By Siham Al Najami, Staff Reporter www.gulfnews.com
Dubai: The two international airports in Dubai are considering the use of face recognition cameras to enhance security.
The present network of cameras will also be upgraded with the installation of the most modern software, said Brigadier Pilot Ahmad Mohammad Bin Thani, Director-General of Dubai Police’s General Department of Airport Security, at a press conference held yesterday to announce summer security preparations at Dubai International Airport.
New hi-tech cameras will be installed in Dubai and Al Maktoum international airports to ensure better security measures as 732 criminal cases have been registered this year by Dubai Police Airport Security. In 2009, there were 1,382 cases. Most of these cases are related to passport forgery.
At present, there are 3,246 cameras at Dubai International Airport and 180 cameras have been installed at Al Maktoum International Airport so far.
The Al Maktoum airport will have more cameras installed by the time it is opened for passengers in March.
According to the Questioned Documents Section at the General Department of Forensic Sciences of Dubai Police, more than 34 per cent of cases examined by them in 2009 were related to passport forgery, which was the highest percentage of such crimes reported.
Of the 1,837 cases handled, 628 were referred for passport forgery inspection — the passports were of 77 nationalities. Most commonly forged passports are from Eastern Asia, as earlier reported by Gulf News.
The second concern is visa fraud, said Brigadier Bin Thani.
He added that an estimated 15-20 passengers are detained at the airport to fly them to their countries after being caught with fake visas. Most of these passengers have been conned in their home countries, he said.
“They carry copies of fake visas with them. We help them out by securing places for them to stay while we force the airline which brought them to Dubai to handle their travel expenses and take responsibility. We fine the airline Dh2,000 for each passenger,” he said, adding that such cases have declined over the years.
Security preparations for Al Maktoum International Airport are similar to those implemented at Dubai International Airport, which caters to 40 million passengers annually, said Brigadier Bin Thani.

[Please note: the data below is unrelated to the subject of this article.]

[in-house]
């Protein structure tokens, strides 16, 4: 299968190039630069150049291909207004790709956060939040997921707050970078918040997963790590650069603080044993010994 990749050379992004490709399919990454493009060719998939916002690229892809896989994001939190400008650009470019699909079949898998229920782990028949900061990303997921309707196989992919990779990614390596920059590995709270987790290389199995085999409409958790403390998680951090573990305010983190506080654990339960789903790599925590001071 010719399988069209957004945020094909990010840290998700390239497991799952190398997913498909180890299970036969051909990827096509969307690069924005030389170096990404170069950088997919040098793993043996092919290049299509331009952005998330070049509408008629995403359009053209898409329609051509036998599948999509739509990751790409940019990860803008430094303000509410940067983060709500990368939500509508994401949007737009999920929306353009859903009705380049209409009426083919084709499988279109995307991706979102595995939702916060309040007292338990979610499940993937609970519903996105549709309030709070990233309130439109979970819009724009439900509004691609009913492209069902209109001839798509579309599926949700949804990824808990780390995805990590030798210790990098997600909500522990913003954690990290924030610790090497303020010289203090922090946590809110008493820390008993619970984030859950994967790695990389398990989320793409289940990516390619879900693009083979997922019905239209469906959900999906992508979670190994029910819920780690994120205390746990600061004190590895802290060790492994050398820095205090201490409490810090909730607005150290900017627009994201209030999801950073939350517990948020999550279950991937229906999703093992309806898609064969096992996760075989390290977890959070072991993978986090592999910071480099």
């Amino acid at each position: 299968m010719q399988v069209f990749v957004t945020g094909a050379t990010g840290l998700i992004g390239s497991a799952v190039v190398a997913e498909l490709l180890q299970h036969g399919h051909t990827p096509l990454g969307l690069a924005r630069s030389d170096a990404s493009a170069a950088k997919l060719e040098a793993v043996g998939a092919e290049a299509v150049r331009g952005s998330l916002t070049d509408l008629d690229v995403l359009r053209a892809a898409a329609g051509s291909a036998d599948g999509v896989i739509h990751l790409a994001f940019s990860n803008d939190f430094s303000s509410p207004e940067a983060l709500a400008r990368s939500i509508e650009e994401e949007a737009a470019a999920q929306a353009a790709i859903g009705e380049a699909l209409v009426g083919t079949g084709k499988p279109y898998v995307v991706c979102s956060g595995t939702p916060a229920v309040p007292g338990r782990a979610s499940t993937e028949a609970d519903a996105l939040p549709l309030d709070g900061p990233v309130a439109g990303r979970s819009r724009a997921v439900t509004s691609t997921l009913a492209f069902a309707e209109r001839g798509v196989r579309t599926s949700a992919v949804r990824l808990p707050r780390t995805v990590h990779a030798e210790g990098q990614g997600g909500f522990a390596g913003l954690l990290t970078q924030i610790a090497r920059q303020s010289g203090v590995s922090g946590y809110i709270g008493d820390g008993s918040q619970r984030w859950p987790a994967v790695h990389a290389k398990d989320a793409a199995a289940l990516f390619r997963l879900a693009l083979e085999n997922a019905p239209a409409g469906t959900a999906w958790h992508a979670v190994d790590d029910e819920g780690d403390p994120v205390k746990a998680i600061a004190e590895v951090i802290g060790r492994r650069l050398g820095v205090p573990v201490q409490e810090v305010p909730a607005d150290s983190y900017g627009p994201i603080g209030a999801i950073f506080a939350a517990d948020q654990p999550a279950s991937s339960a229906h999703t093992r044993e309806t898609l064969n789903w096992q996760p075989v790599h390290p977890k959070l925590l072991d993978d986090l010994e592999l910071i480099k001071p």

“Our security measures are based on international standards and no major security changes will take place currently,” he said.
According to him, the security department unanimously agreed not to implement the full-body scanners as they would be an obstacle for passengers.
“It is a breach of their privacy and it is a sensitive matter for many passengers. Our security measures are sufficient to detect any suspicious materials.”
Based on the department’s statistics, robberies have increased this year at Dubai International Airport with 81 cases compared with 77 cases in the entire year of 2009.
There were 83 drug-related cases this year compared with 374 in 2009.
The number of vehicles abandoned at the airport reached 33 this year from 27 in 2009 and 63 in 2008.
Airport security also manages traffic violations within its premises. Around 11,617 traffic fines have been issued this year compared with 19,915 in 2009.
General instructions for passengers:
– As you wait in line at the security checkpoint, place all metal items in a carry-on bag and take laptops and video cameras out of their cases.
– To minimise the risk of damage or loss, don’t pack fragile or valuable items in checked baggage. Take them with you in carry-on baggage, or ship them to your destination instead.
– You are not required to remove your shoes before you enter the walk-through metal detector. However, security screeners encourage you to remove them because many types of footwear – including boots, platform shoes, and footwear containing metal or having a thick sole or heel – will require additional screening even if the metal detector does not alarm.
– Do not wear jewelry, shoes or clothing that may set off metal detector alarms or place it all in one place when going through the scanners.
– Get to the airport in plenty of time.
– Remember to put identification tags in and on all baggage including laptops.
– If screeners need to open a locked bag for inspection, they may have to break the lock. There are now products on the market that have uniform locking systems that enable metal scanners to open and relock a bag. Passengers without such devices may still want to consider leaving bags unlocked.
– Do not carry sharp items in your hand luggage
– Do not carry flammable items in your luggage and hand bag
– Do not carry any liquid bottle that exceeds 100ml and a maximum of five bottles.
– Never accept carrying a stranger’s luggage or putting on the flight as your own (it could be of a security threat) and if you’re requested as such by anyone the matter should be reported to authorities.
Negligence: Narrow escape
A five-year-old boy was lucky to be found by a worker on one of the luggage belts at the airport.
Brigadier Pilot Ahmad Mohammad Bin Thani, Director General of Dubai Police’s General Department of Airport Security said the Asian child was neglected by his parents while they were occupied with picking up their luggage.
Important security numbers for passengers:
- Airport Security Operations Room: 04 216 6 999
- Lost and found office at the airport: 04 216 2 542
- Attending duty officer at the airport: 04 216 2 509